Landlord and tenant - landlord's rights of entry
In Heronslea (Mill Hill) Ltd v Kwik-Fit Properties Ltd, the High Court had to consider whether the landlord was entitled to carry out an "environmental investigation survey" on the tenant's premises. The landlord proposed to drill 13 boreholes at a depth below ground of five metres, and one 20 metre borehole. The work would take two days to complete.
The lease authorised the landlord to enter the premises to inspect them for any purpose, and to make surveys or drawings of the premises. This was qualified by the proviso that the landlord was to cause as little inconvenience and disturbance as was practicable and was to make good any damage caused. The landlord argued that its proposals were covered by its ability to carry out a "survey".
It is well established that, in construing a document, the court will seek to ascertain the meaning the document would convey to a reasonable person having all the background knowledge which would reasonably have been available to the parties at the time of the contract. This is a wider process of interpretation than simply looking at the dictionary definition of a word. However, it is still permissible to use the dictionary definition as an aid to construction.
The dictionary definition of "survey" before the court was "the process of surveying a tract of ground ... or any part of the earth's surface; the determination of its form, extent and other particulars, so as to be able to delineate or describe it accurately and in detail...". Taking this definition in the context of the rest of the lease, the court ruled that it did not cover the landlord's proposals.
If the landlord's interpretation was correct, taken to its full conclusion the landlord would be entitled to enter the premises to carry out a geological survey, involving (for example) prospecting for minerals. The court said that it would have expected the lease to have made provision to mitigate the impact of such activity on the tenant's right to quiet enjoyment. The proviso to the right of entry contained no provision for compensation for the fact that the tenant's quiet enjoyment would be disturbed. This derogation from the tenant's right to quiet enjoyment could not have been contemplated by the parties when they entered into the lease. The court should look for clear words when construing a covenant in a way which might significantly cut down the right to quiet enjoyment.
Things to consider
The Scottish courts have recently considered an almost identical issue – and with the same tenant. In Possfund Custodian Trustee Ltd v Kwik-Fit Properties Limited, the Inner House of the Court of Session also concluded that the lease wording did not permit the landlord to drill boreholes – reversing the decision of the court below.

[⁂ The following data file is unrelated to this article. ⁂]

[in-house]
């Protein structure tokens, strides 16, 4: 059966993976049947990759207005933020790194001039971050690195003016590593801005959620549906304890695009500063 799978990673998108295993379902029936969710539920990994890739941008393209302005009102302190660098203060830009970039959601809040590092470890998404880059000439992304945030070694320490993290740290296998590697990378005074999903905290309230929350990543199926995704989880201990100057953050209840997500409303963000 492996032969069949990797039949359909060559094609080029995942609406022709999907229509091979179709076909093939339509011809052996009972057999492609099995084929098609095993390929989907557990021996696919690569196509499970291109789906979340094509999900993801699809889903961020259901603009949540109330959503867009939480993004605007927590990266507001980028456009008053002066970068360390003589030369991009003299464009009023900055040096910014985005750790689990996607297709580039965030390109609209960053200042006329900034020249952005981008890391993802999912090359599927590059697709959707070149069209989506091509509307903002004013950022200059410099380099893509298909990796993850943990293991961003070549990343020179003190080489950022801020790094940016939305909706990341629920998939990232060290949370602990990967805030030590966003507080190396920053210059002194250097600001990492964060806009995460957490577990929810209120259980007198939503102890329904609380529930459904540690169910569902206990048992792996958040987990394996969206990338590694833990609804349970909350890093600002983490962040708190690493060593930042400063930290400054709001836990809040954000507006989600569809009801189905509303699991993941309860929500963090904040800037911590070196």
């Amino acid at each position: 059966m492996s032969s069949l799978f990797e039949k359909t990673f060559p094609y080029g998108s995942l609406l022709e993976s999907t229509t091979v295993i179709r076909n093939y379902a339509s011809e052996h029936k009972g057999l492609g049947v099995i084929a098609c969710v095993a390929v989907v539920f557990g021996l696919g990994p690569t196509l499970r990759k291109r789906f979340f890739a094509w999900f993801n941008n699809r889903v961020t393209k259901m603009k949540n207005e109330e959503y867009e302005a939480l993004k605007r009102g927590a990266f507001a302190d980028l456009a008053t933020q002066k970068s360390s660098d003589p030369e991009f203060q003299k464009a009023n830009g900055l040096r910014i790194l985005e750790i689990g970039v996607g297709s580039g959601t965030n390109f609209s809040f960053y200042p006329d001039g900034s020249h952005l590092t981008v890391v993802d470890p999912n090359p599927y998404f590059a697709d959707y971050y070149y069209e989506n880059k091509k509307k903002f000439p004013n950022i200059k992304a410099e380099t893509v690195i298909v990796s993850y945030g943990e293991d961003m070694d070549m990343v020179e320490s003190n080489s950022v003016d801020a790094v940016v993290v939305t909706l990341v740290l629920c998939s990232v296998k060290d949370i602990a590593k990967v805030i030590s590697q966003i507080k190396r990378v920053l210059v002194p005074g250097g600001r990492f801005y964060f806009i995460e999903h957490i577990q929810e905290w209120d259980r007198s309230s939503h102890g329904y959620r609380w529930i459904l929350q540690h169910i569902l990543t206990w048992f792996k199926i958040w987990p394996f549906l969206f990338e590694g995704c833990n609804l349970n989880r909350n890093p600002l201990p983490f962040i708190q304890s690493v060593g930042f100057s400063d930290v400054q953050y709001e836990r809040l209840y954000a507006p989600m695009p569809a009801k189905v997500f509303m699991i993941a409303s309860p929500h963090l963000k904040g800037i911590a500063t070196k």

The wording of the lease in Possfund differed slightly from that in Heronslea. It entitled the landlord to inspect and examine the premises, and to view their condition. The clause did not contain the qualification in Heronslea that the landlord had to cause as little disturbance as possible and make good any damage caused.
The Inner House thought that the lack of this qualification (which was present elsewhere in the lease) suggested that it was not intended that the exercise of the landlord's right of inspection would cause any material disturbance to the tenant, or would result in any material damage to the premises. It is therefore interesting to see that in Heronslea, where these words were present, the court still found in favour of the tenant. The Inner House did however go on to say that if it had been the intention of the parties that the landlord should be entitled to interfere with the tenant's possession of the premises to the extent contended for by the landlord, the court would expect to find a much clearer indication to that effect in the lease. This sentiment was echoed by the court in Heronslea.
The combined effect of these two cases means that it is unlikely that a right reserved to a landlord to inspect the property will entitle it to carry out intrusive environmental works. Although not necessary to decide the case, the court in Heronslea did however appear to draw a distinction between a "survey" and an "investigation". A subsequent court may therefore reach a different conclusion on the meaning of a clause which permits a landlord to carry out investigations at the property.
This analysis was written by Sarah Allen, associate in Wragge & Co's Real Estate group.
This analysis may contain information of general interest about current legal issues, but does not give legal advice.